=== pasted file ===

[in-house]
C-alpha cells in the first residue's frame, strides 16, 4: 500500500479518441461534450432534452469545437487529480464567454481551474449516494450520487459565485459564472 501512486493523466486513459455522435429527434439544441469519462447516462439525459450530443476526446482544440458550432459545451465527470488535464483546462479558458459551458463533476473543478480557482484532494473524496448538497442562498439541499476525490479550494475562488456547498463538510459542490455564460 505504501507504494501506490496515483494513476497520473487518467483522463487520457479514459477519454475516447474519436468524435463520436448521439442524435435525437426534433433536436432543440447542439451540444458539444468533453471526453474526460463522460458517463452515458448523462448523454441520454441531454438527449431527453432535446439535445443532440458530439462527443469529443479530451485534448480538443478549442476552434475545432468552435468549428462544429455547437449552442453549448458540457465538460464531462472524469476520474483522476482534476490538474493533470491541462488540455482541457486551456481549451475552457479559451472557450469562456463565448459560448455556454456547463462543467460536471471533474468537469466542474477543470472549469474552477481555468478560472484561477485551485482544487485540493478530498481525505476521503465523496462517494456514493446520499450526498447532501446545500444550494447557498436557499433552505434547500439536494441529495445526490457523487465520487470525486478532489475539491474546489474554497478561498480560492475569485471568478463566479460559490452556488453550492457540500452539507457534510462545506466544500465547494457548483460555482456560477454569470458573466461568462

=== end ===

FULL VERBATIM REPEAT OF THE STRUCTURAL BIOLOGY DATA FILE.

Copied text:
[in-house]
C-alpha cells in the first residue's frame, strides 16, 4: 500500500479518441461534450432534452469545437487529480464567454481551474449516494450520487459565485459564472 501512486493523466486513459455522435429527434439544441469519462447516462439525459450530443476526446482544440458550432459545451465527470488535464483546462479558458459551458463533476473543478480557482484532494473524496448538497442562498439541499476525490479550494475562488456547498463538510459542490455564460 505504501507504494501506490496515483494513476497520473487518467483522463487520457479514459477519454475516447474519436468524435463520436448521439442524435435525437426534433433536436432543440447542439451540444458539444468533453471526453474526460463522460458517463452515458448523462448523454441520454441531454438527449431527453432535446439535445443532440458530439462527443469529443479530451485534448480538443478549442476552434475545432468552435468549428462544429455547437449552442453549448458540457465538460464531462472524469476520474483522476482534476490538474493533470491541462488540455482541457486551456481549451475552457479559451472557450469562456463565448459560448455556454456547463462543467460536471471533474468537469466542474477543470472549469474552477481555468478560472484561477485551485482544487485540493478530498481525505476521503465523496462517494456514493446520499450526498447532501446545500444550494447557498436557499433552505434547500439536494441529495445526490457523487465520487470525486478532489475539491474546489474554497478561498480560492475569485471568478463566479460559490452556488453550492457540500452539507457534510462545506466544500465547494457548483460555482456560477454569470458573466461568462